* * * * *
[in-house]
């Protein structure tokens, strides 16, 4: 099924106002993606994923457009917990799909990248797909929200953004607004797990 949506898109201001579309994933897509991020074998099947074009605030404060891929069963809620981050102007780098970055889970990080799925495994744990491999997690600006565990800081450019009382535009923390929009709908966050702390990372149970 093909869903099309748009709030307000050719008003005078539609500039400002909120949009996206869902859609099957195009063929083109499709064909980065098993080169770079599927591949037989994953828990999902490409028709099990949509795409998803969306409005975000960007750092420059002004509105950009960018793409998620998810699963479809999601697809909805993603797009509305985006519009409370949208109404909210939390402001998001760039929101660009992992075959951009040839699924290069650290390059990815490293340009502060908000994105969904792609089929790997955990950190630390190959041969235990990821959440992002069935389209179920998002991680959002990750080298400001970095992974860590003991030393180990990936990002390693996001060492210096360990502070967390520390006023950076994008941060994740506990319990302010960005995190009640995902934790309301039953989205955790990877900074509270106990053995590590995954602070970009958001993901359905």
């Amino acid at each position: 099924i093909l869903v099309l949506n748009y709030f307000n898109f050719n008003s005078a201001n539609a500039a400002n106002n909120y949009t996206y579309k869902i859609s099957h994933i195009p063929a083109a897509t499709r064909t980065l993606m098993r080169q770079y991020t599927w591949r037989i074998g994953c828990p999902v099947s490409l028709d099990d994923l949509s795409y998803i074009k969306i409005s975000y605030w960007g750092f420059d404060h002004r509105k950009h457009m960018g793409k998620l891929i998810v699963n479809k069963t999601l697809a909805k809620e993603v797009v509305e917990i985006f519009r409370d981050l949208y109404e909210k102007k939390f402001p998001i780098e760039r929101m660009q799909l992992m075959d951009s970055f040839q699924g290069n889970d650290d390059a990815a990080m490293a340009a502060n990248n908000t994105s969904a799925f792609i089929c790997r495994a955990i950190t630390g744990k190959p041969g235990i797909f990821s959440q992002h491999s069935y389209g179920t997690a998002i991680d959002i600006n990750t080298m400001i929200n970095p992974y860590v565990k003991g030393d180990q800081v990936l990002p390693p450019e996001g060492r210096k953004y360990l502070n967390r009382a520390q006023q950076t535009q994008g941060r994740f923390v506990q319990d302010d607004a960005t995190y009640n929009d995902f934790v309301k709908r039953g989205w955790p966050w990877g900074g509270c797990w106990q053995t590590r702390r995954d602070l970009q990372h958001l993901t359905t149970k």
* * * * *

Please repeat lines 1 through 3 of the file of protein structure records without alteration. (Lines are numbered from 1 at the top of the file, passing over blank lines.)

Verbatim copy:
[in-house]
């Protein structure tokens, strides 16, 4: 099924106002993606994923457009917990799909990248797909929200953004607004797990 949506898109201001579309994933897509991020074998099947074009605030404060891929069963809620981050102007780098970055889970990080799925495994744990491999997690600006565990800081450019009382535009923390929009709908966050702390990372149970 093909869903099309748009709030307000050719008003005078539609500039400002909120949009996206869902859609099957195009063929083109499709064909980065098993080169770079599927591949037989994953828990999902490409028709099990949509795409998803969306409005975000960007750092420059002004509105950009960018793409998620998810699963479809999601697809909805993603797009509305985006519009409370949208109404909210939390402001998001760039929101660009992992075959951009040839699924290069650290390059990815490293340009502060908000994105969904792609089929790997955990950190630390190959041969235990990821959440992002069935389209179920998002991680959002990750080298400001970095992974860590003991030393180990990936990002390693996001060492210096360990502070967390520390006023950076994008941060994740506990319990302010960005995190009640995902934790309301039953989205955790990877900074509270106990053995590590995954602070970009958001993901359905």
């Amino acid at each position: 099924i093909l869903v099309l949506n748009y709030f307000n898109f050719n008003s005078a201001n539609a500039a400002n106002n909120y949009t996206y579309k869902i859609s099957h994933i195009p063929a083109a897509t499709r064909t980065l993606m098993r080169q770079y991020t599927w591949r037989i074998g994953c828990p999902v099947s490409l028709d099990d994923l949509s795409y998803i074009k969306i409005s975000y605030w960007g750092f420059d404060h002004r509105k950009h457009m960018g793409k998620l891929i998810v699963n479809k069963t999601l697809a909805k809620e993603v797009v509305e917990i985006f519009r409370d981050l949208y109404e909210k102007k939390f402001p998001i780098e760039r929101m660009q799909l992992m075959d951009s970055f040839q699924g290069n889970d650290d390059a990815a990080m490293a340009a502060n990248n908000t994105s969904a799925f792609i089929c790997r495994a955990i950190t630390g744990k190959p041969g235990i797909f990821s959440q992002h491999s069935y389209g179920t997690a998002i991680d959002i600006n990750t080298m400001i929200n970095p992974y860590v565990k003991g030393d180990q800081v990936l990002p390693p450019e996001g060492r210096k953004y360990l502070n967390r009382a520390q006023q950076t535009q994008g941060r994740f923390v506990q319990d302010d607004a960005t995190y009640n929009d995902f934790v309301k709908r039953g989205w955790p966050w990877g900074g509270c797990w106990q053995t590590r702390r995954d602070l970009q990372h958001l993901t359905t149970k």